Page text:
On October 23, the Washington Post carried this woe-is-me headline: “Immigrant families struggle to access child tax credit payments”.
There is so much wrong with this coverage that it is hard to know where to start, but let’s begin with the first word in the headline.
“Immigrant” means aliens legally and permanently in this country. The people having a challenge getting the federal funds, as the Post story specifies, are not immigrants, they are illegal aliens. (The print edition headline called them “migrants”.)
Then there is the misleading notion of “tax credits”, which I must admit is in the law. The moneys paid to the illegal aliens (and others) are largely not refunds of tax owed. They are out-and-out subsidies to the families concerned, more like the payments we make to farmers than anything related to income taxes. (I am all for more tax credits for low-income families, provided they are here legally.)
The Post story, while also ignoring the budget picture, focuses on a failing of the Internal Revenue Service, and totally ignores an equally significant failure by a large fraction of the illegal-alien population.
As background, the child tax credit system, which the Biden administration wants to expand, has always had a tie to the income tax system, unlike other welfare programs such as food stamps (now SNAP) and cash assistance. The government paid out the “tax credits” to those who had filed income tax returns and who had claimed one or more children as dependents. That arrangement, as opposed to food stamps, meant that there was no need for a national network of civil servants figuring out who was eligible and who was not. It also served the purpose of hiding a welfare program in the tax system rather than it being free-standing and obvious.
The tax credits concept blurred two different activities in the system; one was the refund of some income taxes to families with children who were actual taxpayers; their tax burden was thus decreased. The other arrangement was for direct payments made to families who filed returns, but did not owe any taxes. This long-standing arrangement was sweetened recently, on at least a temporary basis, throwing in an additional $300 a month for children five and under and $250 a month for those six to 17. This was done through the emergency Covid legislation.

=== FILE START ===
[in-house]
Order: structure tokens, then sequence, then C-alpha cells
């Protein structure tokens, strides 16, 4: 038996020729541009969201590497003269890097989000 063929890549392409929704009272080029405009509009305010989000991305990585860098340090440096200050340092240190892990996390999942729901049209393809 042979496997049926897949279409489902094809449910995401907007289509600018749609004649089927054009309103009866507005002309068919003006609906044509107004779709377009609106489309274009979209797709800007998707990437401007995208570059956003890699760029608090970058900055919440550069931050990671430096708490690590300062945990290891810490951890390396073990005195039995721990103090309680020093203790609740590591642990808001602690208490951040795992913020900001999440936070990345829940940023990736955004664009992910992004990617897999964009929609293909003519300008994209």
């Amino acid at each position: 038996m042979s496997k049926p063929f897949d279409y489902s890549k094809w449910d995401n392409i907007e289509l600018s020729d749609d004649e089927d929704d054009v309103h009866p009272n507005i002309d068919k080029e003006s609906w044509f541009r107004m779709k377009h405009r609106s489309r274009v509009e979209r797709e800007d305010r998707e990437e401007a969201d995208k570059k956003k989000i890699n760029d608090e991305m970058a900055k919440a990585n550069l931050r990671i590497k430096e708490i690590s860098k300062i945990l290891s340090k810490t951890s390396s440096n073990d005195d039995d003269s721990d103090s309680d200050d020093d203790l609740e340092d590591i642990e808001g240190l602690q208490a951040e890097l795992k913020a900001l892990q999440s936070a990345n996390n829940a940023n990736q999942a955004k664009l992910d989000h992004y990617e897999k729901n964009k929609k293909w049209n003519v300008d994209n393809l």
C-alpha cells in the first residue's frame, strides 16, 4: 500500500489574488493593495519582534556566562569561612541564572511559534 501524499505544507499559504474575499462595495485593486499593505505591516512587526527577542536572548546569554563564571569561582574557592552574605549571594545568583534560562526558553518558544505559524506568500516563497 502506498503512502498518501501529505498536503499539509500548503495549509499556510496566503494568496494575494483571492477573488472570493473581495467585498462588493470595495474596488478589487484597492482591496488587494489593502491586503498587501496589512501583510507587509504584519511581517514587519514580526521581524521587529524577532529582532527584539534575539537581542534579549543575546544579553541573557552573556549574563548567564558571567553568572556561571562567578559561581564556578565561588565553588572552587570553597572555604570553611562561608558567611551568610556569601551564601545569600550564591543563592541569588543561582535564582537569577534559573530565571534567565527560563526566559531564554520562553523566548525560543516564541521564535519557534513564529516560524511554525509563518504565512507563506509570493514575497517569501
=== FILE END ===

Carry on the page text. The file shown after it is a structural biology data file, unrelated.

Let’s get back to the two failings that caused the headline.
The problem that the paper dwells on is the slow issuance of an IRS document called the Individual Tax Identification Number (ITIN); this is the number used by illegal aliens when they file tax documents. Without an ITIN (or a Social Security number), an illegal alien cannot file a tax return, so illegals lacking an ITIN cannot secure the “child tax credits”. The IRS says that Covid-19 has slowed the issuance of these documents.
The other problem that the Post totally ignores is the fact that over the years many illegal aliens have not filed returns, as they were supposed to do, and did not get ITINs for this purpose. So many illegals are now being hoist by their own petards, and are not getting the benefits for which they would otherwise qualify.
A University of Michigan team, according to the Post, said that these payments were made in July to only 56 percent to those eligible with Hispanic names, compared to 69 percent for whites and 67 percent for Blacks. Since most residents of the nation with Hispanic names are here legally, the low participation rate mentioned above was weighed down by the illegal aliens not filing.
The Post should have told us that.